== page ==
Feeling glum now summer is nearly over? Tonight’s colourful episode of Dragons' Den will stop you feeling blue! It will also get you feeling red, orange, yellow, green and purple as well! It wasn’t just the usual green-eyed Dragons and red-faced entrepreneurs igniting the screen tonight. High-end art and “unicorn” hair shampoos brought a pop of colour into the Den. In tonight’s episode some of the products may have been cruelty-free, but the Dragons not so much!
The art of entrepreneurship
Francesco, Lise and Christian painted the Dragons a picture of a multi-million business opportunity, as well as a quest to democratise the art world. Feral Horses operate a platform for fractional ownership of art works, enabling individuals to support their favourite artists for as little as a fiver. The three connected in 2014 at university and were looking for a £50,000 in return for 2% of their business. Art, not avocadoes, they contended, was the ultimate asset for cash-strapped millennials looking to invest – and this platform could make it possible.
Copyright is a form of intellectual property (IP) and protects literary and artistic works. You get copyright protection automatically - you don’t have to apply or pay a fee. There isn’t a register of copyright works in the UK. Copyright prevents people from (without your permission):
- copying your work
- distributing copies of it, whether free of charge or for sale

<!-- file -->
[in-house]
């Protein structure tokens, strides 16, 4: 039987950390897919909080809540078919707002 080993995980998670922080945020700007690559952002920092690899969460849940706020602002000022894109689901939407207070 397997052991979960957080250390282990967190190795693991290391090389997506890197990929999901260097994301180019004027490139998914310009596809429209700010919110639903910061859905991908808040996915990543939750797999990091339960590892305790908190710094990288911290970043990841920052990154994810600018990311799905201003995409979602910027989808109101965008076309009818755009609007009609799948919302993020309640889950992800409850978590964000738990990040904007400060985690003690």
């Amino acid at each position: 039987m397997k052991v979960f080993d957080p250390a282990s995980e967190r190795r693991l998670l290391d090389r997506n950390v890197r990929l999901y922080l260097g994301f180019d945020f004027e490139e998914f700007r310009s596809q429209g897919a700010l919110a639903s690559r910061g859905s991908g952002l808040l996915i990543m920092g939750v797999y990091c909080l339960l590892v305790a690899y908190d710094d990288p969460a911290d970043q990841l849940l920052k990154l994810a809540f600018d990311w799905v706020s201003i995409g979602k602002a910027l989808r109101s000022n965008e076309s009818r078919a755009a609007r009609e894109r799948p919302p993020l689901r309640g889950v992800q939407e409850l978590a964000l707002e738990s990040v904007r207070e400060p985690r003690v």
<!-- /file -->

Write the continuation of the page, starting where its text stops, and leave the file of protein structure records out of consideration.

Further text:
- renting or lending copies of your work
- performing, showing or playing your work in public
- making an adaptation of your work
- putting it on the internet
With stock levels stalled, the Dragons were sceptical of the 2.5 million valuation. Peter Jones’ face was a picture, with Touker Suleyman equally unimpressed, citing their lack of expertise as a serious barrier to success. The most devastating put-down came from Jenny Campbell who told them they were “delusional” to believe their business would work. Keep practicing your smiles guys! Applause for the cause came from Deborah Meaden. Ultimately though, she felt the force of the billion-dollar “smoke and mirrors” art market would be too strong and the trio left empty handed.
Crossing the pond in style
The show closed on a high as not-quite-newlyweds, Rob and Denis, made their Dragons debut with their hair dye product, Infuse My. Colour. The Aussie-Russian alliance were looking for £80,000 for a share of 8% in their business. For the brand, green wasn't just a colourway but also a selling point. A completely natural vegetable dye made their product the only PETA-certified cruelty free colour wash shampoo on the market, making serial eco-investor Deborah’s ears prick up.
The couple themselves weren't the only thing international about this business. Keen to enter America, the entrepreneurs were looking for the Dragon that could take their business global. When trading abroad, businesses need to remember that intellectual property rights are territorial. You only have protection for the countries in which your rights are granted or registered. If you only have UK protection, others may be allowed to use your IP abroad without infringing. Watch our short animation below or read our country guides for more information:
In the Den, the product was proving to dye-for as three out of the five Dragons made a bid. Jenny Campbell rejected both copper-red locks and a stake in the brand due to its infancy. While Peter Jones considered a bid "disingenuous" given that he represented a similar product already. Touker, Deborah and Tej all offered the full amount of money for a 25% stake. Three strong offers, but ultimately health and beauty billionaire Tej snagged the deal. It appears his expertise in international markets got right to the “root” of what they were after. I’m sure Tej will guide them on their IP path or point them in the direction of professional advice.